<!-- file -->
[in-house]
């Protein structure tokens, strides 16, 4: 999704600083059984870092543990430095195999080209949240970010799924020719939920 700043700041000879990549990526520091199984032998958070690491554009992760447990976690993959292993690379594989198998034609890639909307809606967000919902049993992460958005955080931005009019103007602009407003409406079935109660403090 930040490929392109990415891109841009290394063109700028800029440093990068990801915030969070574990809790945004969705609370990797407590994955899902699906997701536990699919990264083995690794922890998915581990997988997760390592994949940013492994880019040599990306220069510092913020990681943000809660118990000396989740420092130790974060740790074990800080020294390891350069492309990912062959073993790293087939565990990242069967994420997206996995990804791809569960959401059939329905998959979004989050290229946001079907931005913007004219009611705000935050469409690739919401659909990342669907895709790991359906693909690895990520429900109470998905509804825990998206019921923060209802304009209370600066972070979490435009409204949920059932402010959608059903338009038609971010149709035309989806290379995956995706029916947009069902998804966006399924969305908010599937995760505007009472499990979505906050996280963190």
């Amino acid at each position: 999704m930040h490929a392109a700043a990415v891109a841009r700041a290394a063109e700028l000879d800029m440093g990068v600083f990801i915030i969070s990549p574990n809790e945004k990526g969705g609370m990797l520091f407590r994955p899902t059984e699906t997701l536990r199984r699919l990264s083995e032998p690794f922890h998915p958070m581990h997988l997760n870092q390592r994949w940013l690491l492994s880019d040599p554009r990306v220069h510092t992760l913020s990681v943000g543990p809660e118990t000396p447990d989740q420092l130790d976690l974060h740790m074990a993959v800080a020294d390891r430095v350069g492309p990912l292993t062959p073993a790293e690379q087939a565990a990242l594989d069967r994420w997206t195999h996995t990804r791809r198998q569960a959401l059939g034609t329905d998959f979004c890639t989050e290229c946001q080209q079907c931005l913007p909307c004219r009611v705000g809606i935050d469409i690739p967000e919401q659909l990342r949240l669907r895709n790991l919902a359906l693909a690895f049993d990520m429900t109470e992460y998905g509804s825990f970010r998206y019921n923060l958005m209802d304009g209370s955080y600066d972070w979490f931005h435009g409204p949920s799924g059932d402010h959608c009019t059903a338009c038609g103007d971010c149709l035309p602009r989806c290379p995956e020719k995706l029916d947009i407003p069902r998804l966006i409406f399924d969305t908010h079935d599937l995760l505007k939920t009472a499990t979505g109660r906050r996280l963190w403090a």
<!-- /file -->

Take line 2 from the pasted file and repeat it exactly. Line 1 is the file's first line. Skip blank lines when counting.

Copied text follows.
């Protein structure tokens, strides 16, 4: 999704600083059984870092543990430095195999080209949240970010799924020719939920 700043700041000879990549990526520091199984032998958070690491554009992760447990976690993959292993690379594989198998034609890639909307809606967000919902049993992460958005955080931005009019103007602009407003409406079935109660403090 930040490929392109990415891109841009290394063109700028800029440093990068990801915030969070574990809790945004969705609370990797407590994955899902699906997701536990699919990264083995690794922890998915581990997988997760390592994949940013492994880019040599990306220069510092913020990681943000809660118990000396989740420092130790974060740790074990800080020294390891350069492309990912062959073993790293087939565990990242069967994420997206996995990804791809569960959401059939329905998959979004989050290229946001079907931005913007004219009611705000935050469409690739919401659909990342669907895709790991359906693909690895990520429900109470998905509804825990998206019921923060209802304009209370600066972070979490435009409204949920059932402010959608059903338009038609971010149709035309989806290379995956995706029916947009069902998804966006399924969305908010599937995760505007009472499990979505906050996280963190």